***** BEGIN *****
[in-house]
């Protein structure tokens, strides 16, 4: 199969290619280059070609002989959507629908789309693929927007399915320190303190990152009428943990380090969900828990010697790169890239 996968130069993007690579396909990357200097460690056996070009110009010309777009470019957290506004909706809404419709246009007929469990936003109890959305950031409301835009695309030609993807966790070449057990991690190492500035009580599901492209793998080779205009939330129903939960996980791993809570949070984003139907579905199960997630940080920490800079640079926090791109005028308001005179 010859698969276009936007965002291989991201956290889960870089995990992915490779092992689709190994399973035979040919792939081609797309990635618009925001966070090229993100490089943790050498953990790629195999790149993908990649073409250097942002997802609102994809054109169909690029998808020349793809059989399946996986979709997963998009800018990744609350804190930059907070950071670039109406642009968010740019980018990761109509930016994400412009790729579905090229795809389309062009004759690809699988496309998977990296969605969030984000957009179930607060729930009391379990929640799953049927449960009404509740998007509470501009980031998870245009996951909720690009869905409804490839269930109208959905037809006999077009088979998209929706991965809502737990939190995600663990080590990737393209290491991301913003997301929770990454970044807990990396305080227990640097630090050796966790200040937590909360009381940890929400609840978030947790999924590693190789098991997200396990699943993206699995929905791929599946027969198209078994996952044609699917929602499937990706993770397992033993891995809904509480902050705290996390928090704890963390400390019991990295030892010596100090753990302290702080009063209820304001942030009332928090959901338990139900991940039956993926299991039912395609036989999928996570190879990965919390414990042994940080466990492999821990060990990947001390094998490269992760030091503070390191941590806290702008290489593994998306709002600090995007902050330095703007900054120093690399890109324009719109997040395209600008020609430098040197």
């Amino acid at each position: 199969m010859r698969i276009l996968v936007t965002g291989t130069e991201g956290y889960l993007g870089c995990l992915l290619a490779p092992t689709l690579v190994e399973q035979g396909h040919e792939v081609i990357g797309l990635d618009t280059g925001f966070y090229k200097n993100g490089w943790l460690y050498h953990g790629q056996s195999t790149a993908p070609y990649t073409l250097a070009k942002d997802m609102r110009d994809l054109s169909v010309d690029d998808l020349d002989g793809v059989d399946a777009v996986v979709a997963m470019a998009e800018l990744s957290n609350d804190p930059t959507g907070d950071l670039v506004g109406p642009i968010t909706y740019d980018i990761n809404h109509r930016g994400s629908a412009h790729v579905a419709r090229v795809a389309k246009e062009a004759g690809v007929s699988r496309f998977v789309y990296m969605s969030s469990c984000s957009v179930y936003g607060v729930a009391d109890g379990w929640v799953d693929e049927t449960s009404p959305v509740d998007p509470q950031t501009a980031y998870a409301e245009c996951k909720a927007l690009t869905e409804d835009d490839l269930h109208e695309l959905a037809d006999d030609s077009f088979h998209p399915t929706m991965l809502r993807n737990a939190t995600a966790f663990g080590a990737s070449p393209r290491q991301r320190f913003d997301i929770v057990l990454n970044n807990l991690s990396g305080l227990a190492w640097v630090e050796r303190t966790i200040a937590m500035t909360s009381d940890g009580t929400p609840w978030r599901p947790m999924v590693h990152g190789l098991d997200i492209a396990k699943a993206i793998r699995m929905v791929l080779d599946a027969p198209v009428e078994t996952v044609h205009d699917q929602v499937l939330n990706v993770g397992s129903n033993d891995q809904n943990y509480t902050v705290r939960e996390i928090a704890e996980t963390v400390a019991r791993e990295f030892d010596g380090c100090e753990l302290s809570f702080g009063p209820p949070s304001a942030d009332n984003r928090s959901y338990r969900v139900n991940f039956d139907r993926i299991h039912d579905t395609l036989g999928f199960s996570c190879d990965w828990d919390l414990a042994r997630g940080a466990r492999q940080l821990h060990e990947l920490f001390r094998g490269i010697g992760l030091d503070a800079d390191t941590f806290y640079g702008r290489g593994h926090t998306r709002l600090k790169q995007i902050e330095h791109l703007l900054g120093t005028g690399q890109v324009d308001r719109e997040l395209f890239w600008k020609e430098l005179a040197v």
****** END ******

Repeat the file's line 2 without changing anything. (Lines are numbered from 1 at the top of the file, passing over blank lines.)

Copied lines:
């Protein structure tokens, strides 16, 4: 199969290619280059070609002989959507629908789309693929927007399915320190303190990152009428943990380090969900828990010697790169890239 996968130069993007690579396909990357200097460690056996070009110009010309777009470019957290506004909706809404419709246009007929469990936003109890959305950031409301835009695309030609993807966790070449057990991690190492500035009580599901492209793998080779205009939330129903939960996980791993809570949070984003139907579905199960997630940080920490800079640079926090791109005028308001005179 010859698969276009936007965002291989991201956290889960870089995990992915490779092992689709190994399973035979040919792939081609797309990635618009925001966070090229993100490089943790050498953990790629195999790149993908990649073409250097942002997802609102994809054109169909690029998808020349793809059989399946996986979709997963998009800018990744609350804190930059907070950071670039109406642009968010740019980018990761109509930016994400412009790729579905090229795809389309062009004759690809699988496309998977990296969605969030984000957009179930607060729930009391379990929640799953049927449960009404509740998007509470501009980031998870245009996951909720690009869905409804490839269930109208959905037809006999077009088979998209929706991965809502737990939190995600663990080590990737393209290491991301913003997301929770990454970044807990990396305080227990640097630090050796966790200040937590909360009381940890929400609840978030947790999924590693190789098991997200396990699943993206699995929905791929599946027969198209078994996952044609699917929602499937990706993770397992033993891995809904509480902050705290996390928090704890963390400390019991990295030892010596100090753990302290702080009063209820304001942030009332928090959901338990139900991940039956993926299991039912395609036989999928996570190879990965919390414990042994940080466990492999821990060990990947001390094998490269992760030091503070390191941590806290702008290489593994998306709002600090995007902050330095703007900054120093690399890109324009719109997040395209600008020609430098040197």